Industry 5.0: The Bridge Between Capitalism And Sustainability
Business leaders are always trying to predict the innovations that will put them on the bleeding edge of their industries. But, now that Industry 4.0 has played out, people are asking themselves, what’s next?
Corporations have been talking about machine learning and the internet of things for over a decade. It’s time to propel our society into the next generation of capitalism. Of course, the next generation of opportunities is Industry 5.0.
In order to really understand the innovations that will lead us into the future, we need to dive into how humans have evolved up until today.
The transition point of the human race really started in the mid to late 1700s during the first industrial revolution. Up until that point, humans had gone through a couple of foundational changes.
- The Paleolithic Era – Millions of years – 10,000 BC. These were the hunter-gatherer days when technology was defined by bows, arrows, spears, fires, containers, and huts.
- The Neolithic Era – 10,000BC – 1760. This was the agricultural revolution where we domesticated plants and animals and started to build communities.
During the Neolithic era, humans went through many phases. There were philosophical revolutions, religions, dark ages, renaissances, urbanization, and, of course, the age of enlightenment.
But, the late 1700s became the inflection point that changed the human race forever. The first industrial revolution drove the production of goods to new heights. The path to operational efficiency became the golden ticket for manufacturers. Each of the industrial revolutions created a fundamental shift in how businesses functioned.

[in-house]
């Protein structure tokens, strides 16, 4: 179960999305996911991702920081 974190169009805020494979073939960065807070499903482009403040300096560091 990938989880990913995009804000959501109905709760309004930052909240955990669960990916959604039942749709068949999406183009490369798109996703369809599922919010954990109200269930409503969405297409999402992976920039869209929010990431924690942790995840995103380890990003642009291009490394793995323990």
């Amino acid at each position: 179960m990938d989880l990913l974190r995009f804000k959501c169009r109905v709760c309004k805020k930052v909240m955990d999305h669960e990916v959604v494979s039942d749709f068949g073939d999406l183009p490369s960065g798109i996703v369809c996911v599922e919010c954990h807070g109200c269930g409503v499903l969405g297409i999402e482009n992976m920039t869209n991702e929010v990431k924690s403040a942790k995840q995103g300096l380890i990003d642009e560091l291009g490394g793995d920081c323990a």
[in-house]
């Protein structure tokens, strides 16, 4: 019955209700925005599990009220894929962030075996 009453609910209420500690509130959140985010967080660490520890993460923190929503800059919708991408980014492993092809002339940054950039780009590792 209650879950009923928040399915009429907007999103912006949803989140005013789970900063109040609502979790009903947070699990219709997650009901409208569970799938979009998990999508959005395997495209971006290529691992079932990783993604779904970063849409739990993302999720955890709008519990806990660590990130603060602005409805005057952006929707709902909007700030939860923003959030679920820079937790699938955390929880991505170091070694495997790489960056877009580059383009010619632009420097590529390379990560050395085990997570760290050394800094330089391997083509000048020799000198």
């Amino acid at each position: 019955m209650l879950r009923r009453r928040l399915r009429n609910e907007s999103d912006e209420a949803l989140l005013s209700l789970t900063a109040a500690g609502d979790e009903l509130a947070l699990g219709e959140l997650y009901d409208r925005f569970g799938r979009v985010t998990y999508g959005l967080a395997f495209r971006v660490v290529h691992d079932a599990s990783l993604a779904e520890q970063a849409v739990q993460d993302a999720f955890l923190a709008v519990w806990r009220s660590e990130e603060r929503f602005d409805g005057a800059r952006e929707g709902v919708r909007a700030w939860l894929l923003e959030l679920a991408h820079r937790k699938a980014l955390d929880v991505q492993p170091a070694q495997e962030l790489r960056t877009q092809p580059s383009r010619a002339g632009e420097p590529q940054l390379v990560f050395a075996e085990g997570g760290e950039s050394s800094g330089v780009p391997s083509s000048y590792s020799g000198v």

So far, the industrial revolutions can be split into 4 phases.
- First Industrial Revolution (Mechanization) – defined by mechanical production using water and steam.
- Second Industrial Revolution (Electrification) – defined by mass production through electrical power.
- Third Industrial Revolution (Automation) – defined by automation using computers and electronics.
- Fourth Industrial Revolution (Digitization) – defined by big data, robotics, the internet of things, and modern software.
Some of the technologies that have come about during these revolutions include:
- First Industrial Revolution (starting in the 1780s) – The steam engine and textile production.
- Second Industrial Revolution (starting in the 1870s) – The telephone, light bulb, combustion engine, airplane, and assembly line.
- Third Industrial Revolution (starting in the 1970s) – The personal computer, internet, and semiconductors.
- Fourth Industrial Revolution (starting in the 2010s) – Satellites, machine learning, quantum computing, CRISPR, and artificial intelligence.